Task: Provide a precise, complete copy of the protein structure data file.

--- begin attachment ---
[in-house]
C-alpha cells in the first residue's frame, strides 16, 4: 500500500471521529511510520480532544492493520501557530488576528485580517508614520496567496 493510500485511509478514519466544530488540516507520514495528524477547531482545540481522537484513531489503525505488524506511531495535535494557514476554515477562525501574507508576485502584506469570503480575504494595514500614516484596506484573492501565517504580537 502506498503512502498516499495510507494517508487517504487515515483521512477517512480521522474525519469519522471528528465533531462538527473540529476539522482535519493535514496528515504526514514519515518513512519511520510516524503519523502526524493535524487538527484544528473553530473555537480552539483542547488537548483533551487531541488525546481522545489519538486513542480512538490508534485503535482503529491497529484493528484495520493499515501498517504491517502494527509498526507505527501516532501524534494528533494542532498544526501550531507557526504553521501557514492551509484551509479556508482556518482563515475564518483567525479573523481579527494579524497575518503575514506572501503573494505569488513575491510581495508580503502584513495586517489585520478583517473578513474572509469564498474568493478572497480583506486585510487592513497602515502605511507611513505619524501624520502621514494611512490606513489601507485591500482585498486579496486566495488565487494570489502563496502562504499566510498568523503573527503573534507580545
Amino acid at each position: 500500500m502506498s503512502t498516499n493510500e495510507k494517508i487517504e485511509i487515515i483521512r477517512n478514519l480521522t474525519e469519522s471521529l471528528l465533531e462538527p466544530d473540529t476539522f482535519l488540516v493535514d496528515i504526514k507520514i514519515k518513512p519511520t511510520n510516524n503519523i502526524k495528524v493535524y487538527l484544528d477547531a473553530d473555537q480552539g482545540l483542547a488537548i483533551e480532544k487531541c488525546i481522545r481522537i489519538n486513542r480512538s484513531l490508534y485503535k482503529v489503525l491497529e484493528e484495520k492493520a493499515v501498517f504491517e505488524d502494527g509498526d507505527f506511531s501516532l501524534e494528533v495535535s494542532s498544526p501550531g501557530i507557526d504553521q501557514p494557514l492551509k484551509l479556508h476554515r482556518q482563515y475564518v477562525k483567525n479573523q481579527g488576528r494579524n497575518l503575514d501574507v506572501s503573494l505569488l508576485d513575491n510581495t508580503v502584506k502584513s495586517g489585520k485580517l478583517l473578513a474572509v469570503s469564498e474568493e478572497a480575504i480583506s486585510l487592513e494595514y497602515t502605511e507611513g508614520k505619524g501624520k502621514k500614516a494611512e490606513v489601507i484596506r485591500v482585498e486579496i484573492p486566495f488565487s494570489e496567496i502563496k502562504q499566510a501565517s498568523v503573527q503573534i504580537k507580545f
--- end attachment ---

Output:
[in-house]
C-alpha cells in the first residue's frame, strides 16, 4: 500500500471521529511510520480532544492493520501557530488576528485580517508614520496567496 493510500485511509478514519466544530488540516507520514495528524477547531482545540481522537484513531489503525505488524506511531495535535494557514476554515477562525501574507508576485502584506469570503480575504494595514500614516484596506484573492501565517504580537 502506498503512502498516499495510507494517508487517504487515515483521512477517512480521522474525519469519522471528528465533531462538527473540529476539522482535519493535514496528515504526514514519515518513512519511520510516524503519523502526524493535524487538527484544528473553530473555537480552539483542547488537548483533551487531541488525546481522545489519538486513542480512538490508534485503535482503529491497529484493528484495520493499515501498517504491517502494527509498526507505527501516532501524534494528533494542532498544526501550531507557526504553521501557514492551509484551509479556508482556518482563515475564518483567525479573523481579527494579524497575518503575514506572501503573494505569488513575491510581495508580503502584513495586517489585520478583517473578513474572509469564498474568493478572497480583506486585510487592513497602515502605511507611513505619524501624520502621514494611512490606513489601507485591500482585498486579496486566495488565487494570489502563496502562504499566510498568523503573527503573534507580545
Amino acid at each position: 500500500m502506498s503512502t498516499n493510500e495510507k494517508i487517504e485511509i487515515i483521512r477517512n478514519l480521522t474525519e469519522s471521529l471528528l465533531e462538527p466544530d473540529t476539522f482535519l488540516v493535514d496528515i504526514k507520514i514519515k518513512p519511520t511510520n510516524n503519523i502526524k495528524v493535524y487538527l484544528d477547531a473553530d473555537q480552539g482545540l483542547a488537548i483533551e480532544k487531541c488525546i481522545r481522537i489519538n486513542r480512538s484513531l490508534y485503535k482503529v489503525l491497529e484493528e484495520k492493520a493499515v501498517f504491517e505488524d502494527g509498526d507505527f506511531s501516532l501524534e494528533v495535535s494542532s498544526p501550531g501557530i507557526d504553521q501557514p494557514l492551509k484551509l479556508h476554515r482556518q482563515y475564518v477562525k483567525n479573523q481579527g488576528r494579524n497575518l503575514d501574507v506572501s503573494l505569488l508576485d513575491n510581495t508580503v502584506k502584513s495586517g489585520k485580517l478583517l473578513a474572509v469570503s469564498e474568493e478572497a480575504i480583506s486585510l487592513e494595514y497602515t502605511e507611513g508614520k505619524g501624520k502621514k500614516a494611512e490606513v489601507i484596506r485591500v482585498e486579496i484573492p486566495f488565487s494570489e496567496i502563496k502562504q499566510a501565517s498568523v503573527q503573534i504580537k507580545f